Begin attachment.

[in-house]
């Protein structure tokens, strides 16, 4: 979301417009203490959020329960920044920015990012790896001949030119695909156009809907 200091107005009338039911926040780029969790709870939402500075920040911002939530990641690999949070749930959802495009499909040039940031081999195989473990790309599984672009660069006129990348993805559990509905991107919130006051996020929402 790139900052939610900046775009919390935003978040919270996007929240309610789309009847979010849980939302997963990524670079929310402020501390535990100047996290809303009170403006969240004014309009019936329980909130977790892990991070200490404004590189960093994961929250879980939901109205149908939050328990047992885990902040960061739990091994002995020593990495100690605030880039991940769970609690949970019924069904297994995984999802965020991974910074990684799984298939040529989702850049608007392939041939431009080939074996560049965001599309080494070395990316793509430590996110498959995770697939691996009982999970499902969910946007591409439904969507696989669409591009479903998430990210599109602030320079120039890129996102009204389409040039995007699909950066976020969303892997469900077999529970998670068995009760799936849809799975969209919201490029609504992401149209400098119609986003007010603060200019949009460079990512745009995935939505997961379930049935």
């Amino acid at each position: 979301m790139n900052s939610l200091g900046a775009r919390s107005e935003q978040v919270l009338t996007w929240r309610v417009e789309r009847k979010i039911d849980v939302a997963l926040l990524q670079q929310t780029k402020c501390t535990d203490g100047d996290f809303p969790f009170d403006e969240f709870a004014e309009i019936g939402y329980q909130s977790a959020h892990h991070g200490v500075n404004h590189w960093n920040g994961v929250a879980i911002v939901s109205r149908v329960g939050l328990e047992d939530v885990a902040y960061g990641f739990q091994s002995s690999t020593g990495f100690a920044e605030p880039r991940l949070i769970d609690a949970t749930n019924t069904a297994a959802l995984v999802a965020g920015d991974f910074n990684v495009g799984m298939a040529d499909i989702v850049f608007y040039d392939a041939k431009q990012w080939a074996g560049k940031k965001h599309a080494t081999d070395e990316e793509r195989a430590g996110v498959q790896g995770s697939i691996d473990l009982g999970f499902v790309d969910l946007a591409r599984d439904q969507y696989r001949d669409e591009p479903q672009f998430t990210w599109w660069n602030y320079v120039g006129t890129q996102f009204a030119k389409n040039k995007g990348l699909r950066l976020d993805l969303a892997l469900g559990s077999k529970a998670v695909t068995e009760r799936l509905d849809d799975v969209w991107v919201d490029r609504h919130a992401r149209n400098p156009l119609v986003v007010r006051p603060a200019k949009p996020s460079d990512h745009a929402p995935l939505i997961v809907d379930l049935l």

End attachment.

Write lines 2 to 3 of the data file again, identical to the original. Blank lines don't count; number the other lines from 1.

């Protein structure tokens, strides 16, 4: 979301417009203490959020329960920044920015990012790896001949030119695909156009809907 200091107005009338039911926040780029969790709870939402500075920040911002939530990641690999949070749930959802495009499909040039940031081999195989473990790309599984672009660069006129990348993805559990509905991107919130006051996020929402 790139900052939610900046775009919390935003978040919270996007929240309610789309009847979010849980939302997963990524670079929310402020501390535990100047996290809303009170403006969240004014309009019936329980909130977790892990991070200490404004590189960093994961929250879980939901109205149908939050328990047992885990902040960061739990091994002995020593990495100690605030880039991940769970609690949970019924069904297994995984999802965020991974910074990684799984298939040529989702850049608007392939041939431009080939074996560049965001599309080494070395990316793509430590996110498959995770697939691996009982999970499902969910946007591409439904969507696989669409591009479903998430990210599109602030320079120039890129996102009204389409040039995007699909950066976020969303892997469900077999529970998670068995009760799936849809799975969209919201490029609504992401149209400098119609986003007010603060200019949009460079990512745009995935939505997961379930049935």
């Amino acid at each position: 979301m790139n900052s939610l200091g900046a775009r919390s107005e935003q978040v919270l009338t996007w929240r309610v417009e789309r009847k979010i039911d849980v939302a997963l926040l990524q670079q929310t780029k402020c501390t535990d203490g100047d996290f809303p969790f009170d403006e969240f709870a004014e309009i019936g939402y329980q909130s977790a959020h892990h991070g200490v500075n404004h590189w960093n920040g994961v929250a879980i911002v939901s109205r149908v329960g939050l328990e047992d939530v885990a902040y960061g990641f739990q091994s002995s690999t020593g990495f100690a920044e605030p880039r991940l949070i769970d609690a949970t749930n019924t069904a297994a959802l995984v999802a965020g920015d991974f910074n990684v495009g799984m298939a040529d499909i989702v850049f608007y040039d392939a041939k431009q990012w080939a074996g560049k940031k965001h599309a080494t081999d070395e990316e793509r195989a430590g996110v498959q790896g995770s697939i691996d473990l009982g999970f499902v790309d969910l946007a591409r599984d439904q969507y696989r001949d669409e591009p479903q672009f998430t990210w599109w660069n602030y320079v120039g006129t890129q996102f009204a030119k389409n040039k995007g990348l699909r950066l976020d993805l969303a892997l469900g559990s077999k529970a998670v695909t068995e009760r799936l509905d849809d799975v969209w991107v919201d490029r609504h919130a992401r149209n400098p156009l119609v986003v007010r006051p603060a200019k949009p996020s460079d990512h745009a929402p995935l939505i997961v809907d379930l049935l």